Mondaq may alter or amend these Terms by amending them on the Website. By continuing to Use the Services and/or the Website after such amendment, you will be deemed to have accepted any amendment to these Terms.

These Terms shall be governed by and construed in accordance with the laws of England and Wales and you irrevocably submit to the exclusive jurisdiction of the courts of England and Wales to settle any dispute which may arise out of or in connection with these Terms. If you live outside the United Kingdom, English law shall apply only to the extent that English law shall not deprive you of any legal protection accorded in accordance with the law of the place where you are habitually resident ("Local Law"). In the event English law deprives you of any legal protection which is accorded to you under Local Law, then these terms shall be governed by Local Law and any dispute or claim arising out of or in connection with these Terms shall be subject to the non-exclusive jurisdiction of the courts where you are habitually resident.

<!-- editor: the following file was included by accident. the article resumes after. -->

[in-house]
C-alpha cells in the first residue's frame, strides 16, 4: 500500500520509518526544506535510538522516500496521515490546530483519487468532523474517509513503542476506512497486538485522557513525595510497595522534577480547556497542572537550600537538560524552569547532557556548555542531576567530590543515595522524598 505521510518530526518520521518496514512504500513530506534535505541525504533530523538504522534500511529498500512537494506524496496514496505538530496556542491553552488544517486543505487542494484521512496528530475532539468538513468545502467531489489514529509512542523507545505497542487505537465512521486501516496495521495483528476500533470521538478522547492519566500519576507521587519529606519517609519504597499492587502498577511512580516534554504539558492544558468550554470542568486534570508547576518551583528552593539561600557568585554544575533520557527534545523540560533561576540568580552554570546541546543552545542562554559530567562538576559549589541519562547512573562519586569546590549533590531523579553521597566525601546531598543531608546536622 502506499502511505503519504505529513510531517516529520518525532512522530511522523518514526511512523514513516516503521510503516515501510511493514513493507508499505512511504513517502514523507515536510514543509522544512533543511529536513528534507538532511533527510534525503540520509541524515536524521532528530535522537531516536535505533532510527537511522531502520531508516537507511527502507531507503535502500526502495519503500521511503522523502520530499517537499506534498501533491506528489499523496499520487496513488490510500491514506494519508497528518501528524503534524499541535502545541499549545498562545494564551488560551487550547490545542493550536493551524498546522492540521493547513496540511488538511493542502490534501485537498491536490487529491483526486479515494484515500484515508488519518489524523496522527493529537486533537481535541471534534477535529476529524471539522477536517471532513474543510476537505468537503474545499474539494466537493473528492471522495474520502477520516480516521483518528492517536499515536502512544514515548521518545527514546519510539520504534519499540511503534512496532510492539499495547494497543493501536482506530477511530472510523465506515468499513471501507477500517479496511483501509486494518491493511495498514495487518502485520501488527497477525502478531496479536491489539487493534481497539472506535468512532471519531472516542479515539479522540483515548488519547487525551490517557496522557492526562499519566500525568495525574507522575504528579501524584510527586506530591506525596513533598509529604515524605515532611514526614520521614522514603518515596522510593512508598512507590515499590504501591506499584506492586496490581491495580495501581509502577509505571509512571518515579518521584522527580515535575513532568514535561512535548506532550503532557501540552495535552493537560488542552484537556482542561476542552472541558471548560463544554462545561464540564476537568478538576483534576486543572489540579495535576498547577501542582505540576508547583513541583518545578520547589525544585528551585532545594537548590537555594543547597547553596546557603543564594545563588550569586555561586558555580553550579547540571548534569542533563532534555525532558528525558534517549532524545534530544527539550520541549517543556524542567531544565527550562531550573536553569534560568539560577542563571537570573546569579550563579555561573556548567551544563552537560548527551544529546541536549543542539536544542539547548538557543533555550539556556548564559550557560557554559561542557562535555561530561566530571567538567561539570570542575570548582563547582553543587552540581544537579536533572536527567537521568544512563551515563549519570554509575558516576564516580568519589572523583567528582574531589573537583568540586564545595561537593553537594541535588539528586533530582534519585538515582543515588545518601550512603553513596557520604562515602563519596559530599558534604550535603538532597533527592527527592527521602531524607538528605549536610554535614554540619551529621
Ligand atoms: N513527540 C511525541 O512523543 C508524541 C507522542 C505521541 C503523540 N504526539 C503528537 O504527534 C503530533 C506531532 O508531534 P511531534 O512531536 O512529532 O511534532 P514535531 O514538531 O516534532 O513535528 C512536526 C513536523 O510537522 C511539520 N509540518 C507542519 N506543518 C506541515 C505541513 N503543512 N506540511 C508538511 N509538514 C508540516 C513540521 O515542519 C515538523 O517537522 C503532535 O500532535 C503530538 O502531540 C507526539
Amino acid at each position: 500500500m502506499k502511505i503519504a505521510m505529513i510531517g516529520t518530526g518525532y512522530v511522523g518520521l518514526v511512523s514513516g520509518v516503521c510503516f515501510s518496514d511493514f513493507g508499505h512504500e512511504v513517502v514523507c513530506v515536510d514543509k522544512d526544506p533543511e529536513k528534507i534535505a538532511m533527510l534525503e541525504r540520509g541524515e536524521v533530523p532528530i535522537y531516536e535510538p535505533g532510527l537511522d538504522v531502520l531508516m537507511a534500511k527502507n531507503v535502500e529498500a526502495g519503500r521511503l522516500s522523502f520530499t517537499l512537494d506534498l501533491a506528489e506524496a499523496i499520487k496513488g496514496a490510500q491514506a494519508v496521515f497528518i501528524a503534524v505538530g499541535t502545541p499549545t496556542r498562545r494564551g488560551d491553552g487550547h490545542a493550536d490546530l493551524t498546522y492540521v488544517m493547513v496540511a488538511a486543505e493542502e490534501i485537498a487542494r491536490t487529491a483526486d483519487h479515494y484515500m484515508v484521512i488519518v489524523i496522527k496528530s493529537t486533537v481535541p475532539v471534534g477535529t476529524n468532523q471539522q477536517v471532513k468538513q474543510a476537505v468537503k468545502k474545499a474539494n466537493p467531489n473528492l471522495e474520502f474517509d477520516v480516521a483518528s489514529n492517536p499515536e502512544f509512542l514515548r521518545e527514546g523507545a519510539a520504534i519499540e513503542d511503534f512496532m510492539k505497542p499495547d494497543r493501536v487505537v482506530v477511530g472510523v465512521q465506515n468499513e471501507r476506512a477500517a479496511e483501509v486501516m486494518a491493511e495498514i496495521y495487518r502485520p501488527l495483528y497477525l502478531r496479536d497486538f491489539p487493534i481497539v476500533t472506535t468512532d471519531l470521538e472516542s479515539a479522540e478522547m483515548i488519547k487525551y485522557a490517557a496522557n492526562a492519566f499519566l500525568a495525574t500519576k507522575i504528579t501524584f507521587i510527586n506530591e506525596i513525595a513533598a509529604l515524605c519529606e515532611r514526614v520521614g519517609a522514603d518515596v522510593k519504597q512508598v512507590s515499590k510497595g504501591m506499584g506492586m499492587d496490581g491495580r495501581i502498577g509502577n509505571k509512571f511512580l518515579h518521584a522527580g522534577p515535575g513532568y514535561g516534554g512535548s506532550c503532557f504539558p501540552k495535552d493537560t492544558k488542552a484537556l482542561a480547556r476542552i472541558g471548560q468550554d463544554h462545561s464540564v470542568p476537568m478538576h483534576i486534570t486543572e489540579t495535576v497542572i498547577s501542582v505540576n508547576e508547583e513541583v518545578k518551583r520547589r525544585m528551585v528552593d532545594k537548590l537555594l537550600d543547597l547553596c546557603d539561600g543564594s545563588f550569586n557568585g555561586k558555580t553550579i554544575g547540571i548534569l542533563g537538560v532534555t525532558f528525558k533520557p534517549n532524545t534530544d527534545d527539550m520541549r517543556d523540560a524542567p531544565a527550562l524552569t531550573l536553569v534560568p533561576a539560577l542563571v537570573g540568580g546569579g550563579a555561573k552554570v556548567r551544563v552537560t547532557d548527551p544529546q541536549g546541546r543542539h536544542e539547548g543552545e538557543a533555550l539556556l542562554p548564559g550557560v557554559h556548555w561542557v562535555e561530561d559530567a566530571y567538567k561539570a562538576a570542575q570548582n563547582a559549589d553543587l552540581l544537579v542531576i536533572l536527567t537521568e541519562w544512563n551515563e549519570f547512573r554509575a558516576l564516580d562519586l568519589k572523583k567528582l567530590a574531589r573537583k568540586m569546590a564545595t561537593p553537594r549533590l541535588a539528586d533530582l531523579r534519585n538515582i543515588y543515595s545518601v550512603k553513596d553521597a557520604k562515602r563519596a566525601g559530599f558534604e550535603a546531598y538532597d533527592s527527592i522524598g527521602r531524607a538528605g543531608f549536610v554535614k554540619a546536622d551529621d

You may print and keep a copy of these Terms, which form the entire agreement between you and Mondaq and supersede any other communications or advertising in respect of the Service and/or the Website.

No delay in exercising or non-exercise by you and/or Mondaq of any of its rights under or in connection with these Terms shall operate as a waiver or release of each of your or Mondaq’s right. Rather, any such waiver or release must be specifically granted in writing signed by the party granting it.

If any part of these Terms is held unenforceable, that part shall be enforced to the maximum extent permissible so as to give effect to the intent of the parties, and the Terms shall continue in full force and effect.

Mondaq shall not incur any liability to you on account of any loss or damage resulting from any delay or failure to perform all or any part of these Terms if such delay or failure is caused, in whole or in part, by events, occurrences, or causes beyond the control of Mondaq. Such events, occurrences or causes will include, without limitation, acts of God, strikes, lockouts, server and network failure, riots, acts of war, earthquakes, fire and explosions.

By clicking Register you state you have read and agree to our Terms and Conditions